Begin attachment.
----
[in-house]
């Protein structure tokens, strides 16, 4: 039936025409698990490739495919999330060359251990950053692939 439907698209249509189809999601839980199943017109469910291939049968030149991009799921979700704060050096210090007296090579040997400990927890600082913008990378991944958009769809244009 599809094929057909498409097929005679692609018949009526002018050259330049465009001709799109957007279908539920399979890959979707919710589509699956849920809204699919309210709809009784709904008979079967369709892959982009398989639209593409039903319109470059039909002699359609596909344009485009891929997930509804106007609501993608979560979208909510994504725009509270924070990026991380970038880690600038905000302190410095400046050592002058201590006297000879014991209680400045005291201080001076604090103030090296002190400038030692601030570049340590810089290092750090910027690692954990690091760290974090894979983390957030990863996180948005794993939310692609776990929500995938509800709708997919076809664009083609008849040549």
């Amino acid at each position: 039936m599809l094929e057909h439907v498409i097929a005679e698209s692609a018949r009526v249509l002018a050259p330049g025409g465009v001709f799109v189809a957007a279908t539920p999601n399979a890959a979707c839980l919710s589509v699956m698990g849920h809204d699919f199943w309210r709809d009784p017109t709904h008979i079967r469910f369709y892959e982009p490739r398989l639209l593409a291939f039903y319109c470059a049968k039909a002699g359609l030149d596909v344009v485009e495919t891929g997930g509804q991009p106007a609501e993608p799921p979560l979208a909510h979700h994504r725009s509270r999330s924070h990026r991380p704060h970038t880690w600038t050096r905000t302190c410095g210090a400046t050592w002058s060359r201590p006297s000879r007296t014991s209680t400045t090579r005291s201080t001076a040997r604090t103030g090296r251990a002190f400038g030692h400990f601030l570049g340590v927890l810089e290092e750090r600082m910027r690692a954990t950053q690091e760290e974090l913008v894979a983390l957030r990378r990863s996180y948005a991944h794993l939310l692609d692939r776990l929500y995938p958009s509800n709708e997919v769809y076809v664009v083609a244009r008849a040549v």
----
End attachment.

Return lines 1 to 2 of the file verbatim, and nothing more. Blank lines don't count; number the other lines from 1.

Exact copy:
[in-house]
């Protein structure tokens, strides 16, 4: 039936025409698990490739495919999330060359251990950053692939 439907698209249509189809999601839980199943017109469910291939049968030149991009799921979700704060050096210090007296090579040997400990927890600082913008990378991944958009769809244009 599809094929057909498409097929005679692609018949009526002018050259330049465009001709799109957007279908539920399979890959979707919710589509699956849920809204699919309210709809009784709904008979079967369709892959982009398989639209593409039903319109470059039909002699359609596909344009485009891929997930509804106007609501993608979560979208909510994504725009509270924070990026991380970038880690600038905000302190410095400046050592002058201590006297000879014991209680400045005291201080001076604090103030090296002190400038030692601030570049340590810089290092750090910027690692954990690091760290974090894979983390957030990863996180948005794993939310692609776990929500995938509800709708997919076809664009083609008849040549």